This preview has intentionally blurred sections. Sign up to view the full version.View Full Document
Unformatted text preview: Physics 927 E.Y.Tsymbal 1 Section 7: Free electron model A free electron model is the simplest way to represent the electronic structure of metals. Although the free electron model is a great oversimplification of the reality, surprisingly in many cases it works pretty well, so that it is able to describe many important properties of metals. According to this model, the valence electrons of the constituent atoms of the crystal become conduction electrons and travel freely throughout the crystal. Therefore, within this model we neglect the interaction of conduction electrons with ions of the lattice and the interaction between the conduction electrons. In this sense we are talking about a free electron gas . However, there is a principle difference between the free electron gas and ordinary gas of molecules. First, electrons are charged particles. Therefore, in order to maintain the charge neutrality of the whole crystal, we need to include positive ions. This is done within the jelly model , according to which the positive charge of ions is smeared out uniformly throughout the crystal. This positive background maintains the charge neutrality but does not exert any field on the electrons. Ions form a uniform jelly into which electrons move. Second important property of the free electron gas is that it should meet the Pauli exclusion principle, which leads to important consequences. One dimension We consider first a free electron gas in one dimension. We assume that an electron of mass m is confined to a length L by infinite potential barriers. The wavefunction ( ) n x ψ of the electron is a solution of the Schrödinger equation ( ) ( ) n n n H x E x ψ ψ = , where E n is the energy of electron orbital. Since w can assume that the potential lies at zero, the Hamiltonian H includes only the kinetic energy so that 2 2 2 2 ( ) ( ) ( ) ( ) 2 2 n n n n n p d H x x x E x m m dx ψ ψ ψ ψ = = − = . (7.1) Note that this is a one-electron equation, which means that we neglect the electron-electron interactions. We use the term orbital to describe the solution of this equation. Since the ( ) n x ψ is a continuous function and is equal to zero beyond the length L , the boundary conditions for the wave function are (0) ( ) n n L ψ ψ = = . The solution of Eq.(7.1) is therefore ( ) sin n n x A x L π ψ = , (7.2) where A is a constant and n is an integer. Substituting (7.2) into (7.1) we obtain for the eigenvalues 2 2 2 n n E m L π = . (7.3) These solutions correspond to standing waves with a different number of nodes within the potential well as is shown in Fig.1. Physics 927 E.Y.Tsymbal 2 Fig.1 First three energy levels and wave-functions of a free electron of mass m confined to a line of length L . The energy levels are labeled according to the quantum number n which gives the number of half-wavelengths in the wavefunction. The wavelengths are indicated on the wavefunctions....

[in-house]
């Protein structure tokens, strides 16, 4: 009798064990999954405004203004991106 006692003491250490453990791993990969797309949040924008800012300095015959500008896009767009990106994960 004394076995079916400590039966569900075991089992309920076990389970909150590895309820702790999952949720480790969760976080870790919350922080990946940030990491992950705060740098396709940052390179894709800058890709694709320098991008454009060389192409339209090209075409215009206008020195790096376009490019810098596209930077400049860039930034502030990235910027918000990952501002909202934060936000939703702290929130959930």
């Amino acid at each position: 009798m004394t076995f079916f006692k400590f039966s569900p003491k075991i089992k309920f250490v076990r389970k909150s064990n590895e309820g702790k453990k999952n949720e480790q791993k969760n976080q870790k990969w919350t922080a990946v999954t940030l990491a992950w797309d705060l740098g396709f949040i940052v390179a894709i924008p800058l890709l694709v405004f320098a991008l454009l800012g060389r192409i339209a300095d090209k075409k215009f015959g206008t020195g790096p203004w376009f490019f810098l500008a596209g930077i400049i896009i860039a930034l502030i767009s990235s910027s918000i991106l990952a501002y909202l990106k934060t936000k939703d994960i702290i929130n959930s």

View Full Document
This note was uploaded on 03/11/2012 for the course PHYSICS 927 taught by Professor Staff during the Fall '11 term at UNL.
- Fall '11